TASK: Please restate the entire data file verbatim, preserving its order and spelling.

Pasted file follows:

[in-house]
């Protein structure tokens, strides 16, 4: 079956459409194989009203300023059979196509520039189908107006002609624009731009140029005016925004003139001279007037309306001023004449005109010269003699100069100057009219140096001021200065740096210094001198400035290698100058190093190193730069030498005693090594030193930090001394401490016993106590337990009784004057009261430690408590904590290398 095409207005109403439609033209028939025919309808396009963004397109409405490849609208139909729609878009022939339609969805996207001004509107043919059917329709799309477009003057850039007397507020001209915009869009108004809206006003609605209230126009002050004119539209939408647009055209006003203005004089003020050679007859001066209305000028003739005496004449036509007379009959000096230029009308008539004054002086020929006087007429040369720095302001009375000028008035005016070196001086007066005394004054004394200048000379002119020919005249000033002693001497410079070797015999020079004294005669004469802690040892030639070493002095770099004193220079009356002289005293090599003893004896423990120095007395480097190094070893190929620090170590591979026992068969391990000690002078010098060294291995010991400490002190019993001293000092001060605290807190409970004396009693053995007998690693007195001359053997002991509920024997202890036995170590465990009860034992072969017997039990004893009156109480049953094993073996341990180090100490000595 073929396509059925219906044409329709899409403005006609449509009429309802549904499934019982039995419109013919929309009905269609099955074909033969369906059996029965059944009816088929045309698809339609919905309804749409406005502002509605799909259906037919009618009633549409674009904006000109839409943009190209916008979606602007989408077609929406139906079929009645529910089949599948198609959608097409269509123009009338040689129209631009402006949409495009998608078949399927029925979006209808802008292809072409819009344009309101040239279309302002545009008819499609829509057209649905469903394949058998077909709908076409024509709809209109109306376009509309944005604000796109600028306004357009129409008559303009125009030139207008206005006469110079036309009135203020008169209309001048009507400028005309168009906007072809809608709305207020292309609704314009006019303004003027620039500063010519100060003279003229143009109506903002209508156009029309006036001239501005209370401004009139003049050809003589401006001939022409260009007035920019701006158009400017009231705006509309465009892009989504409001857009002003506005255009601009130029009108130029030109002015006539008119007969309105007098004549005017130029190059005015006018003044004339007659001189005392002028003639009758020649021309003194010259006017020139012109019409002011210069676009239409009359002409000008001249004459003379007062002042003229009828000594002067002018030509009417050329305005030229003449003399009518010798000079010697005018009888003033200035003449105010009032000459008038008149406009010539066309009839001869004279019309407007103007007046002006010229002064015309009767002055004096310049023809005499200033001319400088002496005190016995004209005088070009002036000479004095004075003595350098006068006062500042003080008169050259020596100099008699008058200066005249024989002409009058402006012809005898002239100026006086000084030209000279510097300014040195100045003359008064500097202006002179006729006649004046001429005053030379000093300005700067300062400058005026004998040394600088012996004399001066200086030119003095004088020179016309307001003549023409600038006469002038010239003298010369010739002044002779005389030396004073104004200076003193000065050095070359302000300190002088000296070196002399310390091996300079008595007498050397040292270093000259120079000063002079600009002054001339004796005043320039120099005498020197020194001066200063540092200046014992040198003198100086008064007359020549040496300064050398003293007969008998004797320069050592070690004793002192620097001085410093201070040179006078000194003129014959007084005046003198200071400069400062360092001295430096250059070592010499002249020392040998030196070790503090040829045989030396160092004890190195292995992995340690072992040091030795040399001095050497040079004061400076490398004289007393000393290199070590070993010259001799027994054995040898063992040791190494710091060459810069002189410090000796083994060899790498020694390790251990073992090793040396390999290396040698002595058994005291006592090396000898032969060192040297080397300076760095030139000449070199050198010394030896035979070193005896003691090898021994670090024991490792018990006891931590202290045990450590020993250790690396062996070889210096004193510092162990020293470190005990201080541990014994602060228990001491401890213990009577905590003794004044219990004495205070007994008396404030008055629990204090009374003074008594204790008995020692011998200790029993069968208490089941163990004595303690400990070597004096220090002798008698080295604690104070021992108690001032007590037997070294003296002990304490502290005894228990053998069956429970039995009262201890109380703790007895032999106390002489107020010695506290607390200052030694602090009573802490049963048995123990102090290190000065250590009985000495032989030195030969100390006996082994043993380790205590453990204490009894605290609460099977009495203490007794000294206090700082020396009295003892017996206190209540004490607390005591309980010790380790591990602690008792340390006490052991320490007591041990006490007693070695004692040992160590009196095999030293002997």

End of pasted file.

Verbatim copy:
[in-house]
């Protein structure tokens, strides 16, 4: 079956459409194989009203300023059979196509520039189908107006002609624009731009140029005016925004003139001279007037309306001023004449005109010269003699100069100057009219140096001021200065740096210094001198400035290698100058190093190193730069030498005693090594030193930090001394401490016993106590337990009784004057009261430690408590904590290398 095409207005109403439609033209028939025919309808396009963004397109409405490849609208139909729609878009022939339609969805996207001004509107043919059917329709799309477009003057850039007397507020001209915009869009108004809206006003609605209230126009002050004119539209939408647009055209006003203005004089003020050679007859001066209305000028003739005496004449036509007379009959000096230029009308008539004054002086020929006087007429040369720095302001009375000028008035005016070196001086007066005394004054004394200048000379002119020919005249000033002693001497410079070797015999020079004294005669004469802690040892030639070493002095770099004193220079009356002289005293090599003893004896423990120095007395480097190094070893190929620090170590591979026992068969391990000690002078010098060294291995010991400490002190019993001293000092001060605290807190409970004396009693053995007998690693007195001359053997002991509920024997202890036995170590465990009860034992072969017997039990004893009156109480049953094993073996341990180090100490000595 073929396509059925219906044409329709899409403005006609449509009429309802549904499934019982039995419109013919929309009905269609099955074909033969369906059996029965059944009816088929045309698809339609919905309804749409406005502002509605799909259906037919009618009633549409674009904006000109839409943009190209916008979606602007989408077609929406139906079929009645529910089949599948198609959608097409269509123009009338040689129209631009402006949409495009998608078949399927029925979006209808802008292809072409819009344009309101040239279309302002545009008819499609829509057209649905469903394949058998077909709908076409024509709809209109109306376009509309944005604000796109600028306004357009129409008559303009125009030139207008206005006469110079036309009135203020008169209309001048009507400028005309168009906007072809809608709305207020292309609704314009006019303004003027620039500063010519100060003279003229143009109506903002209508156009029309006036001239501005209370401004009139003049050809003589401006001939022409260009007035920019701006158009400017009231705006509309465009892009989504409001857009002003506005255009601009130029009108130029030109002015006539008119007969309105007098004549005017130029190059005015006018003044004339007659001189005392002028003639009758020649021309003194010259006017020139012109019409002011210069676009239409009359002409000008001249004459003379007062002042003229009828000594002067002018030509009417050329305005030229003449003399009518010798000079010697005018009888003033200035003449105010009032000459008038008149406009010539066309009839001869004279019309407007103007007046002006010229002064015309009767002055004096310049023809005499200033001319400088002496005190016995004209005088070009002036000479004095004075003595350098006068006062500042003080008169050259020596100099008699008058200066005249024989002409009058402006012809005898002239100026006086000084030209000279510097300014040195100045003359008064500097202006002179006729006649004046001429005053030379000093300005700067300062400058005026004998040394600088012996004399001066200086030119003095004088020179016309307001003549023409600038006469002038010239003298010369010739002044002779005389030396004073104004200076003193000065050095070359302000300190002088000296070196002399310390091996300079008595007498050397040292270093000259120079000063002079600009002054001339004796005043320039120099005498020197020194001066200063540092200046014992040198003198100086008064007359020549040496300064050398003293007969008998004797320069050592070690004793002192620097001085410093201070040179006078000194003129014959007084005046003198200071400069400062360092001295430096250059070592010499002249020392040998030196070790503090040829045989030396160092004890190195292995992995340690072992040091030795040399001095050497040079004061400076490398004289007393000393290199070590070993010259001799027994054995040898063992040791190494710091060459810069002189410090000796083994060899790498020694390790251990073992090793040396390999290396040698002595058994005291006592090396000898032969060192040297080397300076760095030139000449070199050198010394030896035979070193005896003691090898021994670090024991490792018990006891931590202290045990450590020993250790690396062996070889210096004193510092162990020293470190005990201080541990014994602060228990001491401890213990009577905590003794004044219990004495205070007994008396404030008055629990204090009374003074008594204790008995020692011998200790029993069968208490089941163990004595303690400990070597004096220090002798008698080295604690104070021992108690001032007590037997070294003296002990304490502290005894228990053998069956429970039995009262201890109380703790007895032999106390002489107020010695506290607390200052030694602090009573802490049963048995123990102090290190000065250590009985000495032989030195030969100390006996082994043993380790205590453990204490009894605290609460099977009495203490007794000294206090700082020396009295003892017996206190209540004490607390005591309980010790380790591990602690008792340390006490052991320490007591041990006490007693070695004692040992160590009196095999030293002997």